OK, so you think you can cope with the demands of the venue, and you have ferrets happy to work with you?

So far, so good, but now you have to face the acid test of whether you are up to PR work? How would you rate your powers of patience and endurance on a scale of 0-10? If it's below 7, you'd probably be doing your blood pressure a favour by leaving PR to others. Most people think PR means being 'nice' to the public. Of course, this is a major part of PR, explaining patiently (for the hundredth time that morning, without exasperation or through clenched teeth) the same things about ferrets and the misconceptions about them. However, you also need to know when to be firm, to say 'No, he's resting' or 'No, sorry, you have a cold, so you can't hold him because ferrets can catch human colds' or 'Please don't let your dog do that' etc etc.

The trials and tribulations of PR work are probably best summed up by this very tongue in cheek 'code' put together some years ago by myself and my daughter Anna in an attempt to minimise damage to sanity. It goes something like this:

We do most solemnly swear that:

1:
We shall display great patience while explaining for the thousandth time that the animals surrounding us are ferrets, not rats, cats, voles, moles, monkeys, kangaroos or any other daft identification in spite of the sign FERRETS printed in two foot high letters above the pen.

2:
We shall tolerate being regarded as peculiar, even by those sporting anoraks, bobble hats and carrying notebooks and clipboards.

3:
We shall not strangle children nor sell unaccompanied children as slaves.

4:
We shall not feel offended when people assume that it is our partner/father/son/brother who knows about ferrets simply because they are male and that we are only the Chief Pooper Scoopers.

5:
We shall, without complaint, endure repeated accounts of that highly amusing story of the TV personality with a ferret on his finger (not even murmuring 'that was twenty years ago, isn't madam dating herself?')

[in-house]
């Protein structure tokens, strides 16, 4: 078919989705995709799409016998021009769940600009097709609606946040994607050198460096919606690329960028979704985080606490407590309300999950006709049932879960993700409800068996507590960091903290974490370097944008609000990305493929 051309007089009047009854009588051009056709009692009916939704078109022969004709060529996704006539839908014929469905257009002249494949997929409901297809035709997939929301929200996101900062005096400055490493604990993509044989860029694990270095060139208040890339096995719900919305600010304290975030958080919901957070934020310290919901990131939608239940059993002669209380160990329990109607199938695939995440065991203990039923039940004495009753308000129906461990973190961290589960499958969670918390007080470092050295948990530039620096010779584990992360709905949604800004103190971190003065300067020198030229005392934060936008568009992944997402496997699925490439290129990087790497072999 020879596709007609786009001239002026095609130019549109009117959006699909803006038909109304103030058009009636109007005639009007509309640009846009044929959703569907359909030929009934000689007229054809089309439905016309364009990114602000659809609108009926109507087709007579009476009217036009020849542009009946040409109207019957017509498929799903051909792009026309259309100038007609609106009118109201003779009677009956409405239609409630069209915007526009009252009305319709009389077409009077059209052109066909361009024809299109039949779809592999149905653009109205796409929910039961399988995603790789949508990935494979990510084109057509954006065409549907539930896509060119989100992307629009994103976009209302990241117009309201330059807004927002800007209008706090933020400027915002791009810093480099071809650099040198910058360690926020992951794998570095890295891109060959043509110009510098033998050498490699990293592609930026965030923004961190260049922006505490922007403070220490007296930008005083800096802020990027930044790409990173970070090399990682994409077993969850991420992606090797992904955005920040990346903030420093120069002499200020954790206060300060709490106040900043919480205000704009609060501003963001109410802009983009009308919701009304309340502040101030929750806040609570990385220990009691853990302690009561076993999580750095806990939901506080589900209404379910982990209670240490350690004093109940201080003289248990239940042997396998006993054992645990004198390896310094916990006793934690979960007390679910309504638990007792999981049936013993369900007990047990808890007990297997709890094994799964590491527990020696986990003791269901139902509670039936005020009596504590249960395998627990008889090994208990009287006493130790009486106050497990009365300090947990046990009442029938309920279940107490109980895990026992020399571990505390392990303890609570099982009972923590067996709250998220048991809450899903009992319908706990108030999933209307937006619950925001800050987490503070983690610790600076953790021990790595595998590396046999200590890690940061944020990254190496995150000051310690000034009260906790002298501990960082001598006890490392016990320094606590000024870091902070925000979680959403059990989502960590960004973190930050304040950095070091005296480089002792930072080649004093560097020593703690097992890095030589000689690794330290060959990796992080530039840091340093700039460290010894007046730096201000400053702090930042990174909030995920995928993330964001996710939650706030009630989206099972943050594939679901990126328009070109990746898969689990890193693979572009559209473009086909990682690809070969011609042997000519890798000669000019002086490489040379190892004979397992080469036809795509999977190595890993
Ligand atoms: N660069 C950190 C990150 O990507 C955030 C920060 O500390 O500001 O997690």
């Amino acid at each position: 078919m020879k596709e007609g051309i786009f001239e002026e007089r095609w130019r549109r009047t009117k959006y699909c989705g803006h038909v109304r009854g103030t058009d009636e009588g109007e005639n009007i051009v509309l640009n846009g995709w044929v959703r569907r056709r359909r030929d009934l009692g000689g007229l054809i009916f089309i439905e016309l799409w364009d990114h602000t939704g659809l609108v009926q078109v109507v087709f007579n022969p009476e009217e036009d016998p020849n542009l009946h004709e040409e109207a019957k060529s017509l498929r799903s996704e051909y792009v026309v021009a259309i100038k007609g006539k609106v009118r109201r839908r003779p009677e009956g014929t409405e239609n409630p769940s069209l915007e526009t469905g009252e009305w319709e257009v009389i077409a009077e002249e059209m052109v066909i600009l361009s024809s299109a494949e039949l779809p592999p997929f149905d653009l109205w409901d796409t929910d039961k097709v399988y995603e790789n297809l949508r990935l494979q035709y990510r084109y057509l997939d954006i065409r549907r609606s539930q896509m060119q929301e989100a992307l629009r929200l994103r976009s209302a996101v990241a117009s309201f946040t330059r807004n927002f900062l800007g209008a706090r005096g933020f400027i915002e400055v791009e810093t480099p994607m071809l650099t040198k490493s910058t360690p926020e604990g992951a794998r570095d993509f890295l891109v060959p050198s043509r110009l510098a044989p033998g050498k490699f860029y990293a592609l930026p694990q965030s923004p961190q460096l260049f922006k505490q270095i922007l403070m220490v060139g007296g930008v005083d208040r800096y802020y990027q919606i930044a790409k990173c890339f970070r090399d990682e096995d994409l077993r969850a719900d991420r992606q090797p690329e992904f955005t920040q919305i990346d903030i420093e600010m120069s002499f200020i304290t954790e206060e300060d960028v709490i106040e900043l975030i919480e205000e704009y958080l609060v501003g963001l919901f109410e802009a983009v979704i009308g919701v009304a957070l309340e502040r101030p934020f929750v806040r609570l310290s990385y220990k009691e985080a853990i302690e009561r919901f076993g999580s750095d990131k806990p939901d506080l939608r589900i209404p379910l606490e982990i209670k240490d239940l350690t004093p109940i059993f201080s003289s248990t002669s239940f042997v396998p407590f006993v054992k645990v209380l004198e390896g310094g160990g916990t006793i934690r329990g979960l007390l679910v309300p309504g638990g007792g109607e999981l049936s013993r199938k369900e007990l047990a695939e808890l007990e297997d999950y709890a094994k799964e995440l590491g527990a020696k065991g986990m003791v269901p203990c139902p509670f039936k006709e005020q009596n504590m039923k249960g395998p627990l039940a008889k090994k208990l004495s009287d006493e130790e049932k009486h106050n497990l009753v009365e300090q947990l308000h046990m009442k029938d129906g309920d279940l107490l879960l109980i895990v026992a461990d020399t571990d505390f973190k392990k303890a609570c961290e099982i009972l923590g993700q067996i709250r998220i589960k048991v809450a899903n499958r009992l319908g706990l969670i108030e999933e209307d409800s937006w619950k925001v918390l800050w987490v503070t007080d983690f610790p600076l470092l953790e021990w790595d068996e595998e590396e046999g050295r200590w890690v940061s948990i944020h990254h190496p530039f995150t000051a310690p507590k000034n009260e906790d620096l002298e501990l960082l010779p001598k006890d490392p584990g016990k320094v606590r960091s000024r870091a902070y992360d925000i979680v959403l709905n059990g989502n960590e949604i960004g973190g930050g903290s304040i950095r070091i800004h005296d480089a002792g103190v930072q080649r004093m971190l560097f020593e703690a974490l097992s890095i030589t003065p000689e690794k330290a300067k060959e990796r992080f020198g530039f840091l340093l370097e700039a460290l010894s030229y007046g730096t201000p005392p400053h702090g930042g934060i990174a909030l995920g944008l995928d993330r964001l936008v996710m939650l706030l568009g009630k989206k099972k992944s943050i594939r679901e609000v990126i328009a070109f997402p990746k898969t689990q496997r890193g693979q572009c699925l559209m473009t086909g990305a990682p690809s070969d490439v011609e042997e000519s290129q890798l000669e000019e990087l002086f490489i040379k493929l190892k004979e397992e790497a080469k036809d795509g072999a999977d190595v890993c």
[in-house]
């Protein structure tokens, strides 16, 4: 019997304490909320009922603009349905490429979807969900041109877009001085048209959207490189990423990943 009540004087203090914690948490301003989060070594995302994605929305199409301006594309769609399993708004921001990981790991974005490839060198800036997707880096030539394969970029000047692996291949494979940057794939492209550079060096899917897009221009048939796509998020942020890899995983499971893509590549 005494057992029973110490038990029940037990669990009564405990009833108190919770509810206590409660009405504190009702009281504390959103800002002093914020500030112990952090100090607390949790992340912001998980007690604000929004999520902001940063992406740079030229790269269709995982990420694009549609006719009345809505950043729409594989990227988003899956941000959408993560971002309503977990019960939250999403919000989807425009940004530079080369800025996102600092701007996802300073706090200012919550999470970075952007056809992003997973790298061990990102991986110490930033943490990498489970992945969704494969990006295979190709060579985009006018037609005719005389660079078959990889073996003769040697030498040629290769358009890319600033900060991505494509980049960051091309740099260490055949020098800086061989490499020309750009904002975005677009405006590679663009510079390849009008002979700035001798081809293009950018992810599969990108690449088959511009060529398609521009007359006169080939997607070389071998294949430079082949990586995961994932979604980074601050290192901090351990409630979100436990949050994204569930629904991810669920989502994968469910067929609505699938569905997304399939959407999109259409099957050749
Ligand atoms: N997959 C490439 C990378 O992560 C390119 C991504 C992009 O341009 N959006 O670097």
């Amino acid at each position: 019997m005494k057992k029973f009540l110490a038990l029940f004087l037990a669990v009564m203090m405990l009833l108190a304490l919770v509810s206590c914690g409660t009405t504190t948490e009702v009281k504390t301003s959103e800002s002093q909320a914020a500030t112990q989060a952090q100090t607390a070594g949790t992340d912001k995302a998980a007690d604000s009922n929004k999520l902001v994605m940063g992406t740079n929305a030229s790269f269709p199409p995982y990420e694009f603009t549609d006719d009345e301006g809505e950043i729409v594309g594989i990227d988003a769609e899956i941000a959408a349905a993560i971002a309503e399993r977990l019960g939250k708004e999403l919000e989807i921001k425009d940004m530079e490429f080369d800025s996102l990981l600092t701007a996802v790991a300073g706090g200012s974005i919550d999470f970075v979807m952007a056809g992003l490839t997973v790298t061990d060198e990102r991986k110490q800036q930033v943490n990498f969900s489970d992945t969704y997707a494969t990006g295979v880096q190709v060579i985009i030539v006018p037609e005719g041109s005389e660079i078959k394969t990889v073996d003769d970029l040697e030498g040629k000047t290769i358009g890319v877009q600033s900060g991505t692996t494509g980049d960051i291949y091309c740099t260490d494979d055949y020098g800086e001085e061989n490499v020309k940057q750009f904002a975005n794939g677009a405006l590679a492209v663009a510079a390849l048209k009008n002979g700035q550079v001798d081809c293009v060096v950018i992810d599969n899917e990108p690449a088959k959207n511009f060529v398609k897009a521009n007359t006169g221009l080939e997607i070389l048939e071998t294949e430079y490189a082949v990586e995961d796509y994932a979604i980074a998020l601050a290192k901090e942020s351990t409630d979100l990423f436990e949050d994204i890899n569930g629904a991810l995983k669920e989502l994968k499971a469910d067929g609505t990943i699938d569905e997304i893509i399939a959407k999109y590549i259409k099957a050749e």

6:
We shall refrain from comment when told the life story of a woman who claims she was attacked by a ten foot ferret as an infant, thus leading to her nervous debilitation and acne in later life.

7:
We shall not permit our ferrets the indignity of being photographed on someone's head or in their pockets.

8:
In the undersirable event of ferrets being photographed on heads or in pockets, we shall promptly return all spectacles, hearing aids, false teeth, cameras, wallets and other valuables seized by the ferrets and stashed in their exercise tubes.

9:
We shall still not strangle children (nor administer lethal injection) nor shall we amuse ourselves by telling them the logical ending to their favourite story of the Flopsy Bunnies.

10:
We shall not enter into confrontation with members of the Peter Rabbit Appreciation Trust (there's a rather unfortunate acronym there!)

We do hereby solemnly promise to conduct ourselves in a manner befitting National Ferret Welfare Society members...

BUT!!!

Just let one more man mention trousers and I swear we'll personally take his measurements and announce them over the show tannoy!

So, does PR work appeal? In spite of all the things I've warned you about, I sincerely hope you do want to take part in the ferret PR trail. It can be a most rewarding experience. Yes, it's a mix of enjoyment, exasperation, frustration, laughter and plain disbelief but when people go away saying: 'I never realised ferrets were so lovely', you know exactly why you do it.

If you'd like advice on helping in PR work or arranging an event please contact BFW They are happy to help, direct you to information leaflets and share experiences.

(From Ferrets First Issue no. 17 April/May 2004)